Today's poem is "Turnstile"
from Causeway

New Issues Poetry & Prose

Elaine Sexton is the author of Sleuth (New Issues, 2003). Her poems, reviews, essays, and art criticism have appeared in American Poetry Review, ARTnews, Art New England, Prairie Schooner, Poetry, River Styx, New Letters, the Writer’s Chronicle (AWP), and numerous other journals. She teaches a poetry workshop at the Writing Institute at Sarah Lawrence College, works in magazine publishing, and lives in New York City.

Other poems by Elaine Sexton in Verse Daily:
May 26, 2003:  "The Flag of My Disposition" "The free end of the flag snags in a beak..."
May 8, 2003:  "Encryption" "This is an elegy for the stuffed sea turtle..."

Books by Elaine Sexton: Causeway, Sleuth

Other poems on the web by Elaine Sexton:
"First Person"
Five poems

About Causeway:

"In their plainspoken engagement with the actual world, Elaine Sexton's poems are models of scrupulous attention, alert to the simple truth that everything is 'part of some bigger mystery' so even a fish can sing a 'psalm,' a simple shoe be the subject of one. The poems in this impressive second collection contain the sound of a consciousness meditating on what is passing in the world and abiding in the heart and mind. Elegy without sentimentality seems a natural part of Sexton's keen-eared lyric manner and, in every sense, responsibility. Lodged in various locales, whether urban or rural, earthbound or on the open sea, answering a landscape, a family memory, or the vagaries of love, the poems of Causeway are always informed by an honest buoyancy of spirit that can mix 'the scent of lilacs' with 'smokers' coughs,' as imagination testifies to the hard-won realization that 'Even in these / toxic times, we live, we thrive.'"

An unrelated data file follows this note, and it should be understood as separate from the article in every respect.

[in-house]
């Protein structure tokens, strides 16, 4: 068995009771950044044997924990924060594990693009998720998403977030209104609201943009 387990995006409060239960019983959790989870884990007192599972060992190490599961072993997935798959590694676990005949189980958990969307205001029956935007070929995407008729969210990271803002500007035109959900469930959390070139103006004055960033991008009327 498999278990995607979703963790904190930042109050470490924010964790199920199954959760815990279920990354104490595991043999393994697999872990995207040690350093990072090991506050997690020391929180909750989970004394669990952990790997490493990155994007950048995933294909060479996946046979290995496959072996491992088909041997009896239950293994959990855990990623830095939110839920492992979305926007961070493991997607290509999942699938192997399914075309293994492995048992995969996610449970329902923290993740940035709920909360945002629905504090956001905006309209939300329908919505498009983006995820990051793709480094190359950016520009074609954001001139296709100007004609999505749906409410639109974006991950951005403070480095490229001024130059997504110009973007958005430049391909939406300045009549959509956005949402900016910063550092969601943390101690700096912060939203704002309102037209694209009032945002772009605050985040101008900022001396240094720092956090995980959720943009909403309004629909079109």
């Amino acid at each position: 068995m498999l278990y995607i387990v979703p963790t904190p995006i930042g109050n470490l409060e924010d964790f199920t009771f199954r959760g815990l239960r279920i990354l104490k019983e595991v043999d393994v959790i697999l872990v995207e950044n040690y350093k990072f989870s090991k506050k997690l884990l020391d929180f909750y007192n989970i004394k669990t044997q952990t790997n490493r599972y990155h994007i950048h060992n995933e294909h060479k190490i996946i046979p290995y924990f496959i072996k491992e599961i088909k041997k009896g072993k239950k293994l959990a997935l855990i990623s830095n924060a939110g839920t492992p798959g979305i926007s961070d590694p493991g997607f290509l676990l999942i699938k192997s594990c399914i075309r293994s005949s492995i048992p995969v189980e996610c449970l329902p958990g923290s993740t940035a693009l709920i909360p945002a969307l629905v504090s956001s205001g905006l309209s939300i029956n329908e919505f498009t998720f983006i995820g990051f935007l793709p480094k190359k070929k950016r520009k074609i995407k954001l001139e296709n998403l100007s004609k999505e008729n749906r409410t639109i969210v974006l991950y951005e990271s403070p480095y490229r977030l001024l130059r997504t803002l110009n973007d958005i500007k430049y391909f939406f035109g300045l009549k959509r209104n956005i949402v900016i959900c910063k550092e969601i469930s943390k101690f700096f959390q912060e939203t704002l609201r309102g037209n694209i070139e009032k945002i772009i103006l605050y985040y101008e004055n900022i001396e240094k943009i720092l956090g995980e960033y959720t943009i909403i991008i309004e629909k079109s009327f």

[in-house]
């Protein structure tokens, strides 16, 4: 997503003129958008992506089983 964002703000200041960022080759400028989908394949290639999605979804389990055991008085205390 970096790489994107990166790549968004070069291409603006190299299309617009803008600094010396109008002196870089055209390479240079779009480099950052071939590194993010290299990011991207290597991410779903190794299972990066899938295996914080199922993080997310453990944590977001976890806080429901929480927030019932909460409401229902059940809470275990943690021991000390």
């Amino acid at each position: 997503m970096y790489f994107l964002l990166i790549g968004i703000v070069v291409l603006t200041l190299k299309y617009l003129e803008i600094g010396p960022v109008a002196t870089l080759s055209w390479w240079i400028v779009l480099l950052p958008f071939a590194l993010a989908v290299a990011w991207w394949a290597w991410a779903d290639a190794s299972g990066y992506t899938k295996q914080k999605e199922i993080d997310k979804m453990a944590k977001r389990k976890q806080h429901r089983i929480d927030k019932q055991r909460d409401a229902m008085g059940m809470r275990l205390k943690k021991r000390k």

—Eamon Grennan

'Happiness in love, what a joke,' Paul Eluard wrote to Gala in a letter dated 6 March, 1933, and three-quarters of a century later Elaine Sexton, in her second superb volume, struggles against such cynicism in poems that address 'every estuary' of love—filial love, romantic love, spiritual love—without refusing 'to taste the grit.' Again and again the poet attempts to reconcile herself to 'the everyday obscene,' always 'searching for home / in a thrift shop find, something a mother, / not yours, or mine, left behind.' Causeway celebrates the probability of such human connection in poems taut and insistent and resonant with desire. When Sexton writes, speaking for us all, '[T]he ones; who love me love me, god knows why,' we know she's not quite joking."
—Michael Waters

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